It would also be expensive to feed dogs taken in and those who are not adopted out would be the responsibility of the city. A no-kill shelter would likely be a financial burden as dogs, especially those with a violent past, would be hard to find families for and could be the city’s responsibility for a lengthy time.
“We’re all pretty much in agreement that something needs to be done,” Tonsing said.
The dog responsible for multiple attacks in October has since been returned to its former owner in Nebraska. The owner entered a plea of guilty to ownership of a dangerous dog and to dog-at-large charges. Misdemeanor fines for the owner have been lifted with conditions of probation stating that the dog is not allowed back in Colorado and that restitution is paid in full.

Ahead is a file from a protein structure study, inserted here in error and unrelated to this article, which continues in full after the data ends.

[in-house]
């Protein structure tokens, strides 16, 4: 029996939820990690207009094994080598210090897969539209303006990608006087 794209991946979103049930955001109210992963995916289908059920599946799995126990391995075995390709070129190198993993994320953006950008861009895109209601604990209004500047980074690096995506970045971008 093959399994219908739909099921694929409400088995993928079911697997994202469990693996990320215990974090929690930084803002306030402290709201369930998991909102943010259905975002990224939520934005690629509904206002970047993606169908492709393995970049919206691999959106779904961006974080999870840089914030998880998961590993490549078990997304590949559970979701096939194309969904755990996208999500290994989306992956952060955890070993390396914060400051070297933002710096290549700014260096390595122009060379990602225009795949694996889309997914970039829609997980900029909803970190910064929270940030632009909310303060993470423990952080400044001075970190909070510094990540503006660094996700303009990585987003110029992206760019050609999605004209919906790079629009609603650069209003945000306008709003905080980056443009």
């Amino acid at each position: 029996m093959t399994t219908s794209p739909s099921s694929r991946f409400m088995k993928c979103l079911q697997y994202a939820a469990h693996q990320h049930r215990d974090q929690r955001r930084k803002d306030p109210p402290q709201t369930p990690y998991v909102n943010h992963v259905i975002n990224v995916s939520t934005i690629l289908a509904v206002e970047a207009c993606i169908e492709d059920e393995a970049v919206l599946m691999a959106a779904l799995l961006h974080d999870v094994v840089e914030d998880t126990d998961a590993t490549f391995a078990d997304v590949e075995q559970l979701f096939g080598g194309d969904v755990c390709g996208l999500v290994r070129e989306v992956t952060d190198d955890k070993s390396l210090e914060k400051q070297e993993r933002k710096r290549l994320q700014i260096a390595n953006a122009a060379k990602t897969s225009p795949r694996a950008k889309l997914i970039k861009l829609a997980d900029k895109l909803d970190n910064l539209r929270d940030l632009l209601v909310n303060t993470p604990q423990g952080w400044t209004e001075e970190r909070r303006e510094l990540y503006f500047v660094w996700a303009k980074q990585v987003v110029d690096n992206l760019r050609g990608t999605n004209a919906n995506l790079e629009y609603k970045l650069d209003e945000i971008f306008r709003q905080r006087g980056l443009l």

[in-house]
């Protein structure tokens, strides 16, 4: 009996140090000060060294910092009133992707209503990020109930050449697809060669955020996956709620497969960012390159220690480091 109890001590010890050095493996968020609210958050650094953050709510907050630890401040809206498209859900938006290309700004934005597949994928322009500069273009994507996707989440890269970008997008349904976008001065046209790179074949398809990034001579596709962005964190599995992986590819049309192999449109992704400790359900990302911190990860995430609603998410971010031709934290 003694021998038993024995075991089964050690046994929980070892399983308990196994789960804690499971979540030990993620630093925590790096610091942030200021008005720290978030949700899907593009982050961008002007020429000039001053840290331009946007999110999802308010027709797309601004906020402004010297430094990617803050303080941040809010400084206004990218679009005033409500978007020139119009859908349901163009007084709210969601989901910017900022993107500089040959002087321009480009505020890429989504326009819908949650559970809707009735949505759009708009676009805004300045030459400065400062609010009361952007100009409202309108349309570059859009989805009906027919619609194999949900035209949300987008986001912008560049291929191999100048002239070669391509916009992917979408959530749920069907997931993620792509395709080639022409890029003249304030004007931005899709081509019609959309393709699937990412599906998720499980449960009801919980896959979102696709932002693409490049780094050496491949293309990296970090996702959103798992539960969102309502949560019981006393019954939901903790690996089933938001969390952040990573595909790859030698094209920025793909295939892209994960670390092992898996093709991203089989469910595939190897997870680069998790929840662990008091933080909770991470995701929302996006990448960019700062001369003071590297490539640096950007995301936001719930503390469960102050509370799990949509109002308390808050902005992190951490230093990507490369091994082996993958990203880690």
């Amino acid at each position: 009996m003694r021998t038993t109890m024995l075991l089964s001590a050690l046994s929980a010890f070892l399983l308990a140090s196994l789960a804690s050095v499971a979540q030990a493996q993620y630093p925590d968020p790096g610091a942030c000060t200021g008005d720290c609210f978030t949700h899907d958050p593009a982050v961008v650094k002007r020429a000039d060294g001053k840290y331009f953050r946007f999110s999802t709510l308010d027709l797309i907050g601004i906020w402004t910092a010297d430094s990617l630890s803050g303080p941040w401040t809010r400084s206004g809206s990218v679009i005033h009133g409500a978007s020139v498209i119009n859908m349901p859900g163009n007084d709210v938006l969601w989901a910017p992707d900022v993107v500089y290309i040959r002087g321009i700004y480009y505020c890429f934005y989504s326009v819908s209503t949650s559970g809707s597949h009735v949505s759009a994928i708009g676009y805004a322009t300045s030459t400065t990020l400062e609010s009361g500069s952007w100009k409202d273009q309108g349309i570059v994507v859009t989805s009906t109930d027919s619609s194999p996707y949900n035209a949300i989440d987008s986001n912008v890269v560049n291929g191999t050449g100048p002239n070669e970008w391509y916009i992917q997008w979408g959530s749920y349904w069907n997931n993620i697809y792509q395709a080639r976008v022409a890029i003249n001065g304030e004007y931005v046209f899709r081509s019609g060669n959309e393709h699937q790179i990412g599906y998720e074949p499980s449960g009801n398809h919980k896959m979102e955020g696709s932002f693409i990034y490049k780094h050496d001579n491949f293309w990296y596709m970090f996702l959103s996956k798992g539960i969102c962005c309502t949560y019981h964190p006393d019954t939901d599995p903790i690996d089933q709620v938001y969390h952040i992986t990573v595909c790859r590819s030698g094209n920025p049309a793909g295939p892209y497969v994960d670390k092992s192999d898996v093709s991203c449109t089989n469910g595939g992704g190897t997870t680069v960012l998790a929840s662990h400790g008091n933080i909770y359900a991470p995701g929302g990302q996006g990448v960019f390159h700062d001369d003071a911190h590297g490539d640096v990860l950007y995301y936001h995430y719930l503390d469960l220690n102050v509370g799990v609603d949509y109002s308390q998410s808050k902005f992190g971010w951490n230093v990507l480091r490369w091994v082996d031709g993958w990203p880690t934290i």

MMH seeks options for tower height restrictions
Melissa Memorial Hospital administrator John Ayoub attended Tuesday’s meeting to discuss possible options regarding tower height restrictions set forth in an ordinance passed by council members in June.
The ordinance limited towers constructed within city limits to be no taller than 50 feet.
A proposed 80-foot tower by Viaero Wireless on the northeast corner of the hospital’s property, along Evans Avenue and Gordon Street, would allow MMH to run fiber connection from the building to the tower. This would give MMH the ability to access a wireless backup system if an Internet outage were to occur.
Ayoub wanted to make clear that he was attending the meeting on behalf of MMH and was not representing Viaero Wireless or any other business.